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Found 230 results

  1. KeystoneSM

    Brake Bleeding

    Got hit by a guy in September. Part of the damage was the front brake line broke. Bought a new HEL steel braided brake line and am not getting shit for feedback. I have bled from, both master cylinder and caliper banjo bolts. The bleeder valve. I zip tied the brake lever for 24hrs. I even went and bought a mighty vac. Still not getting any significant pressure build up. Any tips, what am I doing wrong? Pump 5-15x. Hold. Crack bleeder. with mighty vac Build van pressure to 15psi, crack bleeder. Refil resivoir. Repeat pumping. Going insane.
  2. Shane Watts

    How to Bleed Brakes - Video Tutorial

    find more tips by Shane About Shane
  3. Romy

    Honda XR400R (1999)

    0 comments

    Over the years I’ve owned a few dual sports, street legal from the factory: XT, DRZ, CRF-L. Each one was lacking in one way or another. Heavy, underpowered and burdened with emissions crap. I always found myself modding the crap out of them to confidently take on aggressive woods / atv trails. Basically, I had a $3-4000 machine which I had to dump a bunch more $$$ into to get the performance I wanted. So, I picked up this ‘99 XR400 for cheap money. For $1400 bucks, it needed tires, a chain and a carb cleaning. Bone stock mechanically, it already had more power than any of my previous DP’s (so there’s untapped potential). It came already set up with a BajaDesigns light kit, proTaper bars, Acerbis bark busters and an IMS 4.0 gallon tank. I tuned it up, added a Doubletake Mirror, RAM mounts for my GPS/Phone and I’m riding it a bunch and enjoying it very much!
  4. Carman

    Husqvarna TE 300 (2017)

    0 comments

    Awesome bike. very nimble and zero vibration. awesome woods bike. street plated. awesome in the woods and single track
  5. ThumperTalk

    Scar Racing Brake Clevis

    1 review

    Eliminate the play in the OEM brake pedal Rigid and lightweight design Provides better control of the rear brake
  6. ThumperTalk

    EBC Oversized Brake Rotor Kit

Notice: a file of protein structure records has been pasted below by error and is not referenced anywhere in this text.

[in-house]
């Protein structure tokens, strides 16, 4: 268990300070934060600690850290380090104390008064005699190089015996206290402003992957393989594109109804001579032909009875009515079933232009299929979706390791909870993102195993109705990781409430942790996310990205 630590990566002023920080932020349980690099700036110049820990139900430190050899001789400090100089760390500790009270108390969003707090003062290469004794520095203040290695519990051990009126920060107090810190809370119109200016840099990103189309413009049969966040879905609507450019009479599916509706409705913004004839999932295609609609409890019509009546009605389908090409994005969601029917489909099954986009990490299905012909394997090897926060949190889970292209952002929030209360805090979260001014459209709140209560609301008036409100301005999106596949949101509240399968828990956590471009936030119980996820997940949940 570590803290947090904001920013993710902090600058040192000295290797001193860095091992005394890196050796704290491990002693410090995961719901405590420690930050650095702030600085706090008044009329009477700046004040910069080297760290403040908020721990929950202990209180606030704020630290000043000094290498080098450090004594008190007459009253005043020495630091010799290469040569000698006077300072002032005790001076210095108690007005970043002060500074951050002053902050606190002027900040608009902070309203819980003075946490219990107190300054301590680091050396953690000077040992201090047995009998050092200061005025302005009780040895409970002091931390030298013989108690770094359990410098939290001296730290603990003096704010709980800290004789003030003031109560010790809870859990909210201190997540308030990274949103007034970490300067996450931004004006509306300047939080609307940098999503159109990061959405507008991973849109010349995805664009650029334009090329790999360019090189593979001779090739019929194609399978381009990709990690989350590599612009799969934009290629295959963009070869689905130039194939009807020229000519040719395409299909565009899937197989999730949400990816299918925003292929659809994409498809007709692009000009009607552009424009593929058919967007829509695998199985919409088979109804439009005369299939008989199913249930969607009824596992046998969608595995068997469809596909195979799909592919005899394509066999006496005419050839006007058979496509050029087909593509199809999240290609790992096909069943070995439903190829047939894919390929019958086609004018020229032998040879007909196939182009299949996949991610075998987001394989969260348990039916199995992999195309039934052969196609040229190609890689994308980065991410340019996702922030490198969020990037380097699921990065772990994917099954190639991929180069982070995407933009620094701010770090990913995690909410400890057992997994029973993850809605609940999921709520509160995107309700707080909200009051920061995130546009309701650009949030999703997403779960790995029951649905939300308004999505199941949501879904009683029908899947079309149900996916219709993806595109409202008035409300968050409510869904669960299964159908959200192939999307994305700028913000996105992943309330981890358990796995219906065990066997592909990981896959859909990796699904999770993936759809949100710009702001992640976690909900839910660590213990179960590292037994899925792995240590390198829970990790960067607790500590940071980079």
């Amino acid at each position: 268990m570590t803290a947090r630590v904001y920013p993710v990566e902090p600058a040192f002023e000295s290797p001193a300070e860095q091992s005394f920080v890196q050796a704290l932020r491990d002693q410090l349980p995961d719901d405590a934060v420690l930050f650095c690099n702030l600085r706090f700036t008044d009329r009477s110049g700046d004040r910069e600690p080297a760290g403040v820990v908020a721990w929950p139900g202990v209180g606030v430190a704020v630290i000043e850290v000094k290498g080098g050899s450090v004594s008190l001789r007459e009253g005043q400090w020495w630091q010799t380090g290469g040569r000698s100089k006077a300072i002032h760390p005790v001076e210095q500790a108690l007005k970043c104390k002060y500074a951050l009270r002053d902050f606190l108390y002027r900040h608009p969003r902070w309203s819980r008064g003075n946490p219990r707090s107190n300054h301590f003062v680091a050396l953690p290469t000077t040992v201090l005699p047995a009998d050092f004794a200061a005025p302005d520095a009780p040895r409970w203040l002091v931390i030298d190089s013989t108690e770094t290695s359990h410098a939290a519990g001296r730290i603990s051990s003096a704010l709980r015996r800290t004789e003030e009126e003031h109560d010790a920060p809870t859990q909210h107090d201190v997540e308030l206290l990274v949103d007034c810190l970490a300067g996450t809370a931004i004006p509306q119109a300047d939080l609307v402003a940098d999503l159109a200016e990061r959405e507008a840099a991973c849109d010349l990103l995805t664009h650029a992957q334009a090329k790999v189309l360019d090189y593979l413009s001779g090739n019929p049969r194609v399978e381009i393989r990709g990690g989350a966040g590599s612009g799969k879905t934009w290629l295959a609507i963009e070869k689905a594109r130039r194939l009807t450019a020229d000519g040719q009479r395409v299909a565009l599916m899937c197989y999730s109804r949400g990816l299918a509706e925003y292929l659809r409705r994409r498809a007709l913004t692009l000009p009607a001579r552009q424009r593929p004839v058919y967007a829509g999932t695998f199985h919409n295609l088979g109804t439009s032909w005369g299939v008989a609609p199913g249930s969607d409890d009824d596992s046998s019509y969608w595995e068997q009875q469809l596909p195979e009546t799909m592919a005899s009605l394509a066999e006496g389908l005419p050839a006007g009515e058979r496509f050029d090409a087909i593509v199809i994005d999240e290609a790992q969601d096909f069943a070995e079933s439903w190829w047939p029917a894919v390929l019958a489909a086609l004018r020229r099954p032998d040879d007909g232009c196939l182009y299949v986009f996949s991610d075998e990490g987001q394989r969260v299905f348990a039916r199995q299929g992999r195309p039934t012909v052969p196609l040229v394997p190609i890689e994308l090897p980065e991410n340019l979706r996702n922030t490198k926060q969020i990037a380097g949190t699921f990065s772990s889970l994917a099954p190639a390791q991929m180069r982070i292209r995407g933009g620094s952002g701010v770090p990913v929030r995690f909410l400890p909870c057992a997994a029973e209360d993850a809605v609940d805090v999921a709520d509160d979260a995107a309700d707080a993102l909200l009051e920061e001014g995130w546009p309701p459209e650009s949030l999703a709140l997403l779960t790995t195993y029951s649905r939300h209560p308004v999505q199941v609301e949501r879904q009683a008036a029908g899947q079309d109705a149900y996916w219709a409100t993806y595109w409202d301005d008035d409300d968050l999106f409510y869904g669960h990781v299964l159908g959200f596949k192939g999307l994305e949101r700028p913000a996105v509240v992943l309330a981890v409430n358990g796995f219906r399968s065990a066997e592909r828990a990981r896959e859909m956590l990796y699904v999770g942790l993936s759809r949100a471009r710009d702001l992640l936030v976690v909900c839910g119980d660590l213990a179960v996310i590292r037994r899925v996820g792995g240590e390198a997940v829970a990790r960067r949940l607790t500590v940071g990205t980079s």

4 reviews

    Supercross Contour discs not only provide a trick looking brake set up, but also deliver great and improved brake feel over conventional solid discs. Made from heat treated carbon steel with higher friction and more stopping power than stainless steel. Luster finish gold anodized to prevent corrosion. Extra weight reduction reducing unsprung weight. Stylish contoured profile.
  7. ThumperTalk

    Braking STX Brake Rotor

    1 review

    Floating rotors with a stainless steel external braking track and aluminum carrier for more braking power due to the high % of carbon in the steel and the high friction coefficient that it results in Best resistance to heat: the floating design allows for the outer disk, where the heat is generated, to expand and contract instead of warping The STX disks characteristics result in a lighter, better performing and great looking brake rotor Sold Individually Polished Finish
  8. ThumperTalk

    Braking CM46 Sintered Brake Pad

    2 reviews

    Sintered metal pad for motocross, off-road, and ATV racing Provides powerful bite using less force/pull on the brake lever Works great in all racing conditions and temperature and offers a consistent brake pad performance throughout the entire race
  9. N8ster

    Yamaha YZ250X (2016)

    0 comments

    This bike works great! I purchased it in March 2016. It will be used for off-road racing and general play riding. Power comes on hard, right off the idle. Suspension is valved pretty close to where I would like it. Only a few clicks on the forks to make it work. The wide ratio transmission compliments the package well. I thought I would remove the kick stand but it works well and stays in place.
  10. Michael499

    Kawasaki KX250F (2014)

    0 comments

    Solid platform to work with. . Carter and Gary Bailey worked on final suspension settings, which are TCD's handy work. The C4MX modified race motor arrived and is ready for installation. New black plastics await the graphics. The Yosh pipe is on. Rental bars cut to 31.5" are on. Sharp footpegs too. The Braking oversized rotor. Graphics are on their way. Here the initial start up of the C4MX motor at https://www.youtube.com/watch?v=dJF-VuBRauw
  11. lugnutt480

    Yamaha YZ450F (2006)

    0 comments

    Power,Speed,Grace and BEAUTY;)And she never talks back....or complains.......if only 2300.00 bucks could get a woman that great it would be a much happier world indeed :)
  12. Snifflytooth

    Brake line fittings

    I'm just about to order some HEL brakelines. They don't do a kit for the L, so I have a choice of sending the originals or they have a page on their website where you can specify what you want. So my question to the power of TT is.. What are the thread sizes in the master cylinder and caliper? Am I right in thinking that the length is 500mm to get rid of 'the loop' many thanks in advance ride safe